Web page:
287,297 Pages

Mayasan Maru
Career (Japan)
Name: Mayasan Maru
Builder: Mitsui Shipbuilding, Tamano, Japan
Laid down: 27 August 1941
Launched: 29 June 1942
Completed: 14 December 1942
Commissioned: December 1942
Fate: Sunk, 17 November 1944
General characteristics [1]
Type: Landing Craft Depot Ship
Displacement: 11,910 long tons (12,101 t) standard
Length: 459 ft 1 in (139.93 m)
Beam: 62 ft 4 in (19.00 m)
Depth: 23 ft 1 in (7.04 m)
Propulsion: 10,800 hp (8,054 kW) diesel engines
Speed: 20.8 knots (38.5 km/h; 23.9 mph)
Boats & landing
craft carried:
20 × Daihatsu class landing craft
  • 6 × 75 mm (3.0 in) AA guns
  • 20 × 13.2 mm (0.52 in) machine guns
Aviation facilities: flight deck

Mayasan Maru was a Japanese landing craft depot ship used extensively to transport Imperial Japanese Army (IJA) troops during 1943 and 1944. After avoiding damage in seven separate submarine attacks in earlier convoys, she was sunk in the East China Sea by the submarine USS Picuda on 17 August 1944 while part of Convoy Hi-81. The sinking caused one of the highest casualty counts of World War II. Some 3,536 lives were lost.

Service history[edit | edit source]

The ship was laid down at the Mitsui shipyard in Tamano on 27 August 1941 as a Type M cargo ship for the Mitsui Line. While still under construction the ship was requisitioned by the Imperial Navy and converted to a Landing Craft Depot Ship. She was fitted with a flight deck above the hull, but no hangar. Launched on 29 June 1942, the ship was completed and commissioned in December 1942.[2]

1943[edit | edit source]

Her maiden voyage was from Hiroshima to Rabaul and return with convoy B-2 in January 1943. Mayasan Maru made a second voyage with convoy B-2 carrying IJA troops from Pusan to Rabaul in February. She then traveled to Palau in March, Rabaul in April, and Truk in May. She avoided damage while returning to Japan in convoy No. 4508 attacked by USS Plunger from May 9 through 11th, 1943; and completed a round trip from Japan to Singapore in June. She joined convoy 0-603 from Japan to Palau in late August and convoy N-404 from Palau to Rabaul in September. While returning to Palau, she avoided damage when convoy O-602A was attacked by USS Scamp on 18 September 1943. She completed two trips from Palau to Japan in October with convoys FU-202 and FU-302 before joining convoy SA-17 for a trip to Singapore in November. She traveled from Singapore to Pusan in December; and avoided damage when return convoy Hi-27 was attacked by USS Flying Fish in the South China Sea on 26 December 1943.[2]

1944[edit | edit source]

Mayasan Maru returned to Japan with convoy Q to load the 3rd Battalion of the 119th Infantry Regiment with the 53rd Engineer Regiment, 53rd Signal Regiment, and headquarters of the IJA 53rd Division for transport to Manila with convoy Hi-37. She returned to Japan in February 1944 to load the 1st and 2nd Battalions of the IJA 151st Infantry Regiment with the 53rd Artillery Regiment and the 53rd Reconnaissance Regiment for transport to Singapore in April with convoy HI-57. While returning to Japan she avoided damage when convoy Hi-58 was attacked by USS Robalo on 24 April 1944. She traveled from Japan to Manila in May and returned to Japan in June to load the 378th, 379th and 380th Independent Infantry Battalions with other elements of the IJA 58th Independent Mixed Brigade. She avoided damage in the 12 July 1944 attack by USS Apogon and Piranha while transporting these troops to the Philippines with convoy MOMA-01. She similarly avoided damage when return convoy Hi-68 was attacked by USS Crevalle, Flasher and Angler on July 25 and 26.[2]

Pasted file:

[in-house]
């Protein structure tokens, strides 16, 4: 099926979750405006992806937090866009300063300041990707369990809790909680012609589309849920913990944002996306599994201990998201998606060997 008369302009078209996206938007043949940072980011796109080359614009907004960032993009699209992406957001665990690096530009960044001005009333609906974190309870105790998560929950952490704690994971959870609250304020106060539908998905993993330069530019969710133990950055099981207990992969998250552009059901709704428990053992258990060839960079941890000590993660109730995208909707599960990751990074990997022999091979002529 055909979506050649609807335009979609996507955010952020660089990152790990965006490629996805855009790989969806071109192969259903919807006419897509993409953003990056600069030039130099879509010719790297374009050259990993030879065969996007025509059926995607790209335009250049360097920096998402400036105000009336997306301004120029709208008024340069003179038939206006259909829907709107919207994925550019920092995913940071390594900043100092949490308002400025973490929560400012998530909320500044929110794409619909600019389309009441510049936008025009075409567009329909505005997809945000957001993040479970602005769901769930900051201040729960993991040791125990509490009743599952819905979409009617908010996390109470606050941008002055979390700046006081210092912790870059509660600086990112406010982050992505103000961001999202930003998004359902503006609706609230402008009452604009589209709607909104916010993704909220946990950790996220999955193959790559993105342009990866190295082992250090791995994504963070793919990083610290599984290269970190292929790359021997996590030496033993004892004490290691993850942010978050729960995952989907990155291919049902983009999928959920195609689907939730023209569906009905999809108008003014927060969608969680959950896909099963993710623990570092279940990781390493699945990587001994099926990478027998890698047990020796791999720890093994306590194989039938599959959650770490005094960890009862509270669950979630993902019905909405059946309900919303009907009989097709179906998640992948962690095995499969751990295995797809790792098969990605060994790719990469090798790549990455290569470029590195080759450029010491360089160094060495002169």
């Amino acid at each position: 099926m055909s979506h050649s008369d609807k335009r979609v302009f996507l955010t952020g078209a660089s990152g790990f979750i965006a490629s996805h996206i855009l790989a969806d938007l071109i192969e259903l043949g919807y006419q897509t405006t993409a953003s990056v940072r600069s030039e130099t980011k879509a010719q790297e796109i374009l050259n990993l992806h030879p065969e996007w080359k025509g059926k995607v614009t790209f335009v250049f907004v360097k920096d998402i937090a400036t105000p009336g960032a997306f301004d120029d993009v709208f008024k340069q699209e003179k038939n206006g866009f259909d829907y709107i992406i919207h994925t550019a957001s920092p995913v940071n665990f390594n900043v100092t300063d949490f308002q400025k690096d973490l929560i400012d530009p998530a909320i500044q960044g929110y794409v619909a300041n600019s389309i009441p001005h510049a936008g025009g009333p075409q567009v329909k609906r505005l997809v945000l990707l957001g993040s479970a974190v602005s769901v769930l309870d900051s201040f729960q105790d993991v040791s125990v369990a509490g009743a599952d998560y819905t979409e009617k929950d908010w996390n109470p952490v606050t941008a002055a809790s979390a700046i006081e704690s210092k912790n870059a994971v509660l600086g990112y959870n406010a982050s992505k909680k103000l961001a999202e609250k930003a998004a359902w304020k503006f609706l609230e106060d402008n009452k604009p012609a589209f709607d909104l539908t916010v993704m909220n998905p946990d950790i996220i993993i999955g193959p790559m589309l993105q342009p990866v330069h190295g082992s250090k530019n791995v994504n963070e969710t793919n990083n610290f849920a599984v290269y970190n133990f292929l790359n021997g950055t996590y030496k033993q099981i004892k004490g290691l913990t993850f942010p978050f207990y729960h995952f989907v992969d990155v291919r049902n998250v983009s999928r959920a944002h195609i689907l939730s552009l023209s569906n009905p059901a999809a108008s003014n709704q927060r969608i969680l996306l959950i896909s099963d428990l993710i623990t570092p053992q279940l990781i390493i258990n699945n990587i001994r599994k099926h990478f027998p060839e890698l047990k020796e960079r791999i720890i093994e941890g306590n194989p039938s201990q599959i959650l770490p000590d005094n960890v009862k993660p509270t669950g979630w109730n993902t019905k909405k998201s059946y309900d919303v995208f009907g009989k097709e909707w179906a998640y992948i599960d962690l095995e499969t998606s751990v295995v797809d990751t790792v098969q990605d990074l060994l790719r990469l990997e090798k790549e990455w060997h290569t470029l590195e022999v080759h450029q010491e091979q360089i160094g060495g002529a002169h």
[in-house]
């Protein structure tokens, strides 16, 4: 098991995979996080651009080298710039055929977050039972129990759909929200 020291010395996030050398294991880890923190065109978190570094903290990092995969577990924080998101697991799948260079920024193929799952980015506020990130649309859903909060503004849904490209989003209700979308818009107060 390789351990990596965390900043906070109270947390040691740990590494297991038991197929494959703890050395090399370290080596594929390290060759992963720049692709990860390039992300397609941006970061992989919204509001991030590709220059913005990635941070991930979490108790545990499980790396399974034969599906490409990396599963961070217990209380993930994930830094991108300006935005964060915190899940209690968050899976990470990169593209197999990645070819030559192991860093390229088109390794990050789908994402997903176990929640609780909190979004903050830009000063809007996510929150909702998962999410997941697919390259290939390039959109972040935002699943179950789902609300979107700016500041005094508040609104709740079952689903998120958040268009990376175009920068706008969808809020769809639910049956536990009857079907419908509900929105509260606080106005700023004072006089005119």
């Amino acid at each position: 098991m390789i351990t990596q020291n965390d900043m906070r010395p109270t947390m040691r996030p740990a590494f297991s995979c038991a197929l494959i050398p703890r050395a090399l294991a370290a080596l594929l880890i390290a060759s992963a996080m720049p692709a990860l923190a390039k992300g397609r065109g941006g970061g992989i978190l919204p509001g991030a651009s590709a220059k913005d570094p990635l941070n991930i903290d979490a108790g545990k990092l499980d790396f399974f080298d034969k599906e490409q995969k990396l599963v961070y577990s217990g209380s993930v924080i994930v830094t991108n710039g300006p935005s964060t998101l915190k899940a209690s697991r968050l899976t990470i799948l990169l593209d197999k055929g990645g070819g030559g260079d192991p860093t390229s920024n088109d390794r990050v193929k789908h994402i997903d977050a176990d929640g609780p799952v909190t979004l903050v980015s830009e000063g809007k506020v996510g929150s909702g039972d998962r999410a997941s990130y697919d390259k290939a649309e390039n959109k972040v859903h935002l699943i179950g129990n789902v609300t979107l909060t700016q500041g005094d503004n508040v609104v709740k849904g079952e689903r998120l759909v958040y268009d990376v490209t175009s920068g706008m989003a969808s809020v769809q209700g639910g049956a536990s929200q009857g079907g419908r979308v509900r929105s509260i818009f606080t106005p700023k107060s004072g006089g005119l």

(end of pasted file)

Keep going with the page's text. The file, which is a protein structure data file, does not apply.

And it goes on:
Mayasan Maru was attached to convoy Hi-71 carrying Operation Shō reinforcements to the Philippines. The convoy sailed into the South China Sea from Mako naval base in the Pescadores on 17 August,[2] and was discovered that evening by USS Redfish. Redfish assembled USS Rasher, Bluefish and Spadefish for a RADAR-assisted wolfpack attack in typhoon conditions on the night of 18/19 August.[3] Although nearly half of the ships in convoy Hi-71 were torpedoed, Mayasan Maru again avoided damage and returned to Japan with convoy MAMO-02. She then made six trips transporting troops from Pusan to Japan in September and October.[2]

Sinking[edit | edit source]

Mayasan Maru, as part of Convoy Hi-81, set sail from Imari Bay on 14 November 1944. On board were 4,387 soldiers of the 23rd Division, including the divisional headquarters, artillery and engineer companies. Also aboard was the 24th Sea Raiding Battalion with Maru-Ni explosive motorboats, 740 replacements for the Southern Army, 88 Army communications school graduates, various specialists in artillery, communications, engineering, ordnance and transport, and 204 horses.[2]

At 18:15 on 17 August 1944 at position 33°17′N 124°41′E / 33.283°N 124.683°E / 33.283; 124.683Coordinates: 33°17′N 124°41′E / 33.283°N 124.683°E / 33.283; 124.683, the Mayasan Maru was torpedoed by the USS Picuda in rising seas, and sank in two and a half minutes taking with her 3,536 men. The escorts rescued about 1,300 men.[2]

See also[edit | edit source]

References[edit | edit source]

  1. Hackett, Bob; Cundall, Peter (2012). "IJA Landing Craft Depot Ships". combinedfleet.com. http://www.combinedfleet.com/Hatsudotei_c.htm. Retrieved 26 September 2012. 
  2. 2.0 2.1 2.2 2.3 2.4 2.5 2.6 Hackett, Bob; Cundall, Peter (2012). "IJA Landing Craft Depot Ship "Mayasan Maru" : Tabular Record of Movement". combinedfleet.com. http://www.combinedfleet.com/Mayasan_t.htm. Retrieved 26 September 2012. 
  3. Blair, Clay (1975). Silent Victory. New York: J.B. Lippincott Company. pp. 676–680. 

External links[edit | edit source]

This page uses Creative Commons Licensed content from Wikipedia (view authors).
Community content is available under CC-BY-SA unless otherwise noted.